If there was one practice you could do to almost guarantee an upward climb in your child's growth and learning, it would be for you to engage in the simple act of reflection.
The act of reflection means to take a moment, stop, look back, give thought to, consider, ask questions, gain understanding in order to plan for next steps. Thorough reflection involves viewing situations at a micro level, examining the little things that worked or didn't, while bearing in mind the 'Big Picture' of what we are building towards.
Every time we interact with our children, whenever we seek to teach, whether they seem to absorb the content or not, they are learning. They learn as they listen to us explain important academic facts. They learn as they watch how we react to various situations.
Some days are great days. But some days we wish we could erase. We have all had our fair share of both. It is only natural because we are imperfect human beings dealing with another imperfect human being - both on a journey of discovering ourselves and the world around us. But mistakes are never the end. In fact, if we courageously add mistakes together with positive reflection, it = a recipe for growth, enjoyment of our kids, deepening of relationships and learning.
So let's walk through snapshots of the learning journey of our children. I am going to use an example to walk us through the process. I will also give various ideas that will hopefully inspire you to try something new.
Let's pretend our child brings home homework worksheets that have to do with converting fractions into decimals. They are struggling to understand how to convert it. They are struggling to concentrate and focus. We become worried and frustrated at their inability to show competence in this skill.
Let's use our imaginary phones and snap a selfie at this moment. We're going to put this on imaginary Instagram. But not before applying a few layers of filters to complete the process of our reflection. Indulge with me for a few moments as we use an Instagram Selfie analogy for this reflection process. I call this the Selfie Reflection.
Filter #1 - How are we effectively teaching them subject content?
This is probably the main focus of every parent and educator when we teach our children. We want them to GET IT and GET As. So how can subject content be taught when they just don't seem to get it?
Back to our example of our child's homework in converting fractions to decimals. What ways are we using to help our child learn how to convert fractions to decimals? Drilling facts? Memorising? Using flash cards? Use rewards and punishments? ("I will buy you something if you can get all these questions correct") Maybe.
Are there other ways for them to engage the content? Can we make it meaningful and purposeful? Something that is applicable to their lives? Something that will help them build further Math skills? Let's reflect further.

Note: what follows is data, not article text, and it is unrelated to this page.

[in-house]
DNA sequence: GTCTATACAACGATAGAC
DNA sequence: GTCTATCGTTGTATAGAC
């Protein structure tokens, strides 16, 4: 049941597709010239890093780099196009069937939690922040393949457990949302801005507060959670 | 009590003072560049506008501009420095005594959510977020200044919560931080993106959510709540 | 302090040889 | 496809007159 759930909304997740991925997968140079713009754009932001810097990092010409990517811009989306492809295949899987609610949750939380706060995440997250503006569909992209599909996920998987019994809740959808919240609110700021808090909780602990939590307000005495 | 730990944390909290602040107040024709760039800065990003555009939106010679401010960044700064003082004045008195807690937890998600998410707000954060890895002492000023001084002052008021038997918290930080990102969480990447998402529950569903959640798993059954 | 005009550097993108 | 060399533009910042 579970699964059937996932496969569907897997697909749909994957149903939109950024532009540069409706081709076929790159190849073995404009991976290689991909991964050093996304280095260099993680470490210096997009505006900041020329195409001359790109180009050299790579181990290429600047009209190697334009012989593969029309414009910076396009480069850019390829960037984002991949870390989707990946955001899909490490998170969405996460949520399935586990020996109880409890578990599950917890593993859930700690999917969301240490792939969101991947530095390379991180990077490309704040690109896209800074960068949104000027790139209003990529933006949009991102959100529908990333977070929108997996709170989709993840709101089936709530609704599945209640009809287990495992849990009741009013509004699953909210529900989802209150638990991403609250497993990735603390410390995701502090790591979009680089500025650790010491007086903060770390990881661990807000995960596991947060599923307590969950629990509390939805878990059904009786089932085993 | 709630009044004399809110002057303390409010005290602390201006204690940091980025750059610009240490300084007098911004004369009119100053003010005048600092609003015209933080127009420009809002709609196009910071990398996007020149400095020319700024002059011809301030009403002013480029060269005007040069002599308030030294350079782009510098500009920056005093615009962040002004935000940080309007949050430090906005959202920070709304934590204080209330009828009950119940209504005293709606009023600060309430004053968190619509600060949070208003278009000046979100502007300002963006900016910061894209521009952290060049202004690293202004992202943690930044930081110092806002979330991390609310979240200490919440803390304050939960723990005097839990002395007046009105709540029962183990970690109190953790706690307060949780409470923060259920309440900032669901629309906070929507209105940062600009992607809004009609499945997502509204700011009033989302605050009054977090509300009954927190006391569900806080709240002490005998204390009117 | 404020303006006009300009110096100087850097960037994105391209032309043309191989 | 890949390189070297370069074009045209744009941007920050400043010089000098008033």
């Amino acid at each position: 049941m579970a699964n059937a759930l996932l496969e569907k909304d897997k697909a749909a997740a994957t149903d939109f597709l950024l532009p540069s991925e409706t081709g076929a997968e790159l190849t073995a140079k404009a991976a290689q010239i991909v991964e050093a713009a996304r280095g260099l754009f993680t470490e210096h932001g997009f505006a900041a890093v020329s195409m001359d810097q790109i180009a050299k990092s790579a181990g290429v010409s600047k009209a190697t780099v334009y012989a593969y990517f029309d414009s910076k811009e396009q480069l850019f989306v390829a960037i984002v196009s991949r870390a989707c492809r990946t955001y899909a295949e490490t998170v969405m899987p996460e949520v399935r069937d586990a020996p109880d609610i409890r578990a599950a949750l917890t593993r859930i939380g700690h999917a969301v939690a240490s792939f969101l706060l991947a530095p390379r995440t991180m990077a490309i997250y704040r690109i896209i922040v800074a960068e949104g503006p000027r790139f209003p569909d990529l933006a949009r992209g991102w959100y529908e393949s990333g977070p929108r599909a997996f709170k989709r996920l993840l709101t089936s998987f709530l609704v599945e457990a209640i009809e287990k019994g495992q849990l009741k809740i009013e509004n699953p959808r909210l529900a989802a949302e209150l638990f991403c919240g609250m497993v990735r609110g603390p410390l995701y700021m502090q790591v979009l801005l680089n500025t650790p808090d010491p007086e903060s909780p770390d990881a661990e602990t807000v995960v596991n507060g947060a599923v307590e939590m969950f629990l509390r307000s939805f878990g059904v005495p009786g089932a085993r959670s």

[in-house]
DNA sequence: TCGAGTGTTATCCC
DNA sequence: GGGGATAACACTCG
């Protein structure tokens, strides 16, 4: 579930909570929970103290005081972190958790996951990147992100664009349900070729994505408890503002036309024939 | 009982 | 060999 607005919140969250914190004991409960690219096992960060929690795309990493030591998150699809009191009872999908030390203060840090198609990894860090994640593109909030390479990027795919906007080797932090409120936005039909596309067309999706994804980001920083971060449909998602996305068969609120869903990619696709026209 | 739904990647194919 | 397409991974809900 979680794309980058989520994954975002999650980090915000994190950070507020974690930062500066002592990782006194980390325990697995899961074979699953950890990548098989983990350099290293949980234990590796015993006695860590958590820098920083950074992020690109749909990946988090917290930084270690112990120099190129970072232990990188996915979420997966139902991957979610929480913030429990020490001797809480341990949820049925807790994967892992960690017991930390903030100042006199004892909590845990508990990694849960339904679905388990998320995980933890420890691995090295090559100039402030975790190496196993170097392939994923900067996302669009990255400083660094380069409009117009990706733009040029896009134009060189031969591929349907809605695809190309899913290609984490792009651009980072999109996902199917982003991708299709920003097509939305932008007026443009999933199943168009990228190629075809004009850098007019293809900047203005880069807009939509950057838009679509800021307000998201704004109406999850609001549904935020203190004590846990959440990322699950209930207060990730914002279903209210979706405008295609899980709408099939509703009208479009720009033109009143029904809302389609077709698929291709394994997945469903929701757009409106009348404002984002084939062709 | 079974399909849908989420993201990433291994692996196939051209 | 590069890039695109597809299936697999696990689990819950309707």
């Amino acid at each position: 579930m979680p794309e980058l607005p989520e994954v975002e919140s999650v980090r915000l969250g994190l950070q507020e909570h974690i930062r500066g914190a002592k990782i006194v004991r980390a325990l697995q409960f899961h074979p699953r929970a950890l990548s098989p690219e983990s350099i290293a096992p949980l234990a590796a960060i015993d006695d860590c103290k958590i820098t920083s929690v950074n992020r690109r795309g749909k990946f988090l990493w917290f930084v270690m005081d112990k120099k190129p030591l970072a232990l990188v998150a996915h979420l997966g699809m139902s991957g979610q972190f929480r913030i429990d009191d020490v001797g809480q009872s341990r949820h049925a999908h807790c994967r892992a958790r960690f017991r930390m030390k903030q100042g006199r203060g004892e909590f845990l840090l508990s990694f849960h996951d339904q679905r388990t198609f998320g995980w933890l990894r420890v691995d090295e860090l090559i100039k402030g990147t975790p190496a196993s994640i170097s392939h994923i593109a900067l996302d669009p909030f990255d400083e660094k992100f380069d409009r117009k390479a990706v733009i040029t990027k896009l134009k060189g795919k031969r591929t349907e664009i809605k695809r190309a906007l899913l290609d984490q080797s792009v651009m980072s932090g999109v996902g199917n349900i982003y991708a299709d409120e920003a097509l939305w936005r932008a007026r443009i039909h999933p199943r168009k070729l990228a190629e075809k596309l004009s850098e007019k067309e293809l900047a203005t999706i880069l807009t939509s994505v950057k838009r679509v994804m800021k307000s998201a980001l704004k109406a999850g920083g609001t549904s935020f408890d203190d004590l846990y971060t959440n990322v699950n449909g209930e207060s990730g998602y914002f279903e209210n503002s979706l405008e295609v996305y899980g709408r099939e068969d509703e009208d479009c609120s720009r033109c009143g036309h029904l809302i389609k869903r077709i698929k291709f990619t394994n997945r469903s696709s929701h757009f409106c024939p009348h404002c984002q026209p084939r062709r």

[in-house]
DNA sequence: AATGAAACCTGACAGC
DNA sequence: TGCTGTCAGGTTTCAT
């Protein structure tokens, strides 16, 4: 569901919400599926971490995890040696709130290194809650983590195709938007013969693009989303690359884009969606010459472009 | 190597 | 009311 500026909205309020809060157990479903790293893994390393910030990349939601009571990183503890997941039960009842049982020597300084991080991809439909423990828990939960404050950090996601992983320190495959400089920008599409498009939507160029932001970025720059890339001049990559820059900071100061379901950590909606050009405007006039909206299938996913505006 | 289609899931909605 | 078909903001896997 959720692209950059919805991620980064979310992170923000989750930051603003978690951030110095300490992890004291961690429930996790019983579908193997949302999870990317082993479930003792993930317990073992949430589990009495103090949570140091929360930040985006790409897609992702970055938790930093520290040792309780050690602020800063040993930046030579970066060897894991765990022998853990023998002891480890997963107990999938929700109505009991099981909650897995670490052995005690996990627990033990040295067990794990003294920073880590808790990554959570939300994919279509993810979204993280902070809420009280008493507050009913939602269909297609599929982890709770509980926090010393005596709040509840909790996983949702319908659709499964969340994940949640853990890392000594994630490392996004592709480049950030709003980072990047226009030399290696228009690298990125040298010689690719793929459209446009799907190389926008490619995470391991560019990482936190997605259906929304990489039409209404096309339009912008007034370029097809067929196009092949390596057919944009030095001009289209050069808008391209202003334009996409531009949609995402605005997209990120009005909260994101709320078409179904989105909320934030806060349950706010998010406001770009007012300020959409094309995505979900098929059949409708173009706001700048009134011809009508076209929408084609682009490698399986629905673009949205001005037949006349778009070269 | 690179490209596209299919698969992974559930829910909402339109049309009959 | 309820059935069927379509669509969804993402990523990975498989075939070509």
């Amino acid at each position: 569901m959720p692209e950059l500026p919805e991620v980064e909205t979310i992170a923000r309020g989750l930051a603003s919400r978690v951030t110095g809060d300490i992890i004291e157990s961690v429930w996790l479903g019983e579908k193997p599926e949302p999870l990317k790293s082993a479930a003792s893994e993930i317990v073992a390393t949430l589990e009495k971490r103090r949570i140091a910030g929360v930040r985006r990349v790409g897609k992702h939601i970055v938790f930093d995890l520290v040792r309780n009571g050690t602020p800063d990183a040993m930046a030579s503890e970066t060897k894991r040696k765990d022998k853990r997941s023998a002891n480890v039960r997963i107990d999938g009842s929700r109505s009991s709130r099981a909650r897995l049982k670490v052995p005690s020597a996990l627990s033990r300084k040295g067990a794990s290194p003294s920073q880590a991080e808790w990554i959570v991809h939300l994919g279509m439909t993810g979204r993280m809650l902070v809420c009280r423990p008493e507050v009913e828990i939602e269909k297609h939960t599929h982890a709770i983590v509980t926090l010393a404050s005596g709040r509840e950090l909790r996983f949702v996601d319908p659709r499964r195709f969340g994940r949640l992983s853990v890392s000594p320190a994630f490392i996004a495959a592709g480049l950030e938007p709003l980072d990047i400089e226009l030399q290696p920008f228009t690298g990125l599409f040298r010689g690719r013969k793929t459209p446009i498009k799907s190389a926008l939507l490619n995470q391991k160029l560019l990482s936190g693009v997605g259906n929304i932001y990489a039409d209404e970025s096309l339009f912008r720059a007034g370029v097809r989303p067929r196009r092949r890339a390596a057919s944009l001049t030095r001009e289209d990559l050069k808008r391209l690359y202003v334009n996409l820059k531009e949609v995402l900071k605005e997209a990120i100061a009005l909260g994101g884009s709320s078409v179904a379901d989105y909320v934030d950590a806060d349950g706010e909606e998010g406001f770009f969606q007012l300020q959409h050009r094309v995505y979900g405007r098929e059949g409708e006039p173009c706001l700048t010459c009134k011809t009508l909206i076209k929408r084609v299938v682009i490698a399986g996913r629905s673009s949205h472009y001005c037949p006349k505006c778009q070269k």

When do we use fractions and decimals in our daily lives?
Lots of different ways. We use decimals when we use the money. We can show them receipts to help them understand that decimals are just another way of showing that one full whole is broken down into something smaller. We can also link it to percentage and explain to them about the GST (!!) and how 6% looks in decimal form. We can talk about temperature. We can use recipes. We can talk about fractions when we eat pizzas and what decimal/percent they just ate.
Beyond just their worksheets, how can we bring to life the things they are learning? It takes some reflection but bringing worksheets to life allows greater engagement and learning.
Let's also consider diverse learning styles. It helps greatly to take a moment and reflect on how your child learns best. Presenting information in a way that is appealing is a great motivator to learn. How do you draw out their strengths by understanding their learning styles? How many ways can the information be translated and imparted?
Back to our example, depending on your child's personality, let's reflect on ways we could engage them in their learning style to help them learn fraction to decimal conversion.
Could you try to let them draw it out because pictures help them understand? Create an information sheet that would be helpful for another person? Could the facts be made into a rhyme or a song (scour youtube so you don't have to reinvent the wheel)? Do they need to observe you carry out a few examples first before trying it not their own? Does it help if they worked with a friend because the discussions deepen their understanding? Could you get them to teach a younger sibling how to do it?
The above is just to name a few. Many people have gotten very creative in engaging with their subject content. It just takes reflection, and maybe some Googling to be inspired.
Reflect on your child's personality. Some children like detailed instruction. Some children only want you to show them once and enjoy figuring out the missing pieces on their own. Some children gain greater understanding when they have to teach another child. What is your child is like?